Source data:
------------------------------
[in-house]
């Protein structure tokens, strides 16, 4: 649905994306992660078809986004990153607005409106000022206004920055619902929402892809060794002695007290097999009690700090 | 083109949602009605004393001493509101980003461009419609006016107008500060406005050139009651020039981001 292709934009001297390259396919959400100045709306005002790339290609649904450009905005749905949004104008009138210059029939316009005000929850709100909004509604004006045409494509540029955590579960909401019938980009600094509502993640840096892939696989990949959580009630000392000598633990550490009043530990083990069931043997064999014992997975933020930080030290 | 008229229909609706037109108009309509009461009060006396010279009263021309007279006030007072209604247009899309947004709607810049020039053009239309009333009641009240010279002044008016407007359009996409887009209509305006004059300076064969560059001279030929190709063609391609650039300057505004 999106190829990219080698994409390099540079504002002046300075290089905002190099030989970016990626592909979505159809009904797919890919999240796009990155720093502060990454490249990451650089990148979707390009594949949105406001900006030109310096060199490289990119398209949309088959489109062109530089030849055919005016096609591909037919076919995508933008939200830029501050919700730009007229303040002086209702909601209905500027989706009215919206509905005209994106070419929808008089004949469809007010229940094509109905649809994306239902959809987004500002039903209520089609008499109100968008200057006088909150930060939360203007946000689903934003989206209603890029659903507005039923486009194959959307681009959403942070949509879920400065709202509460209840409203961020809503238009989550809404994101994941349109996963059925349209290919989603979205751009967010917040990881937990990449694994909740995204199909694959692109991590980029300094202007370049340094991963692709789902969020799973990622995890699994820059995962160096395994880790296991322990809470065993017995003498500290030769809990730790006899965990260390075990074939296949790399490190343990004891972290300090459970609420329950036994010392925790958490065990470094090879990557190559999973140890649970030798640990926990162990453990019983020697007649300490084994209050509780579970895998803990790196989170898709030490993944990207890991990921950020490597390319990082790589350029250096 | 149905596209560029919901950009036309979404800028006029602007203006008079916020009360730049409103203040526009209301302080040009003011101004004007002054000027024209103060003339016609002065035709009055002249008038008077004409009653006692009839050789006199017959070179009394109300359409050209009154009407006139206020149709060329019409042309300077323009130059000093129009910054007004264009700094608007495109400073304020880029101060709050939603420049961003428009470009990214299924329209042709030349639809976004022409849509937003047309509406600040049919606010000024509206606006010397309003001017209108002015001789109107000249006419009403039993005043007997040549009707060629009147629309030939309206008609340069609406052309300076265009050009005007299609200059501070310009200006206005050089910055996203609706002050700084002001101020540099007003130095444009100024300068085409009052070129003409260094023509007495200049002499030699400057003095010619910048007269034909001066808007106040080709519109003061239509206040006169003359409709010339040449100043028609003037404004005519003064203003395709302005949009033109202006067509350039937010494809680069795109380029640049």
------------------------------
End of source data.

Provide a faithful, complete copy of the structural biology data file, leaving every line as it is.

[in-house]
């Protein structure tokens, strides 16, 4: 649905994306992660078809986004990153607005409106000022206004920055619902929402892809060794002695007290097999009690700090 | 083109949602009605004393001493509101980003461009419609006016107008500060406005050139009651020039981001 292709934009001297390259396919959400100045709306005002790339290609649904450009905005749905949004104008009138210059029939316009005000929850709100909004509604004006045409494509540029955590579960909401019938980009600094509502993640840096892939696989990949959580009630000392000598633990550490009043530990083990069931043997064999014992997975933020930080030290 | 008229229909609706037109108009309509009461009060006396010279009263021309007279006030007072209604247009899309947004709607810049020039053009239309009333009641009240010279002044008016407007359009996409887009209509305006004059300076064969560059001279030929190709063609391609650039300057505004 999106190829990219080698994409390099540079504002002046300075290089905002190099030989970016990626592909979505159809009904797919890919999240796009990155720093502060990454490249990451650089990148979707390009594949949105406001900006030109310096060199490289990119398209949309088959489109062109530089030849055919005016096609591909037919076919995508933008939200830029501050919700730009007229303040002086209702909601209905500027989706009215919206509905005209994106070419929808008089004949469809007010229940094509109905649809994306239902959809987004500002039903209520089609008499109100968008200057006088909150930060939360203007946000689903934003989206209603890029659903507005039923486009194959959307681009959403942070949509879920400065709202509460209840409203961020809503238009989550809404994101994941349109996963059925349209290919989603979205751009967010917040990881937990990449694994909740995204199909694959692109991590980029300094202007370049340094991963692709789902969020799973990622995890699994820059995962160096395994880790296991322990809470065993017995003498500290030769809990730790006899965990260390075990074939296949790399490190343990004891972290300090459970609420329950036994010392925790958490065990470094090879990557190559999973140890649970030798640990926990162990453990019983020697007649300490084994209050509780579970895998803990790196989170898709030490993944990207890991990921950020490597390319990082790589350029250096 | 149905596209560029919901950009036309979404800028006029602007203006008079916020009360730049409103203040526009209301302080040009003011101004004007002054000027024209103060003339016609002065035709009055002249008038008077004409009653006692009839050789006199017959070179009394109300359409050209009154009407006139206020149709060329019409042309300077323009130059000093129009910054007004264009700094608007495109400073304020880029101060709050939603420049961003428009470009990214299924329209042709030349639809976004022409849509937003047309509406600040049919606010000024509206606006010397309003001017209108002015001789109107000249006419009403039993005043007997040549009707060629009147629309030939309206008609340069609406052309300076265009050009005007299609200059501070310009200006206005050089910055996203609706002050700084002001101020540099007003130095444009100024300068085409009052070129003409260094023509007495200049002499030699400057003095010619910048007269034909001066808007106040080709519109003061239509206040006169003359409709010339040449100043028609003037404004005519003064203003395709302005949009033109202006067509350039937010494809680069795109380029640049």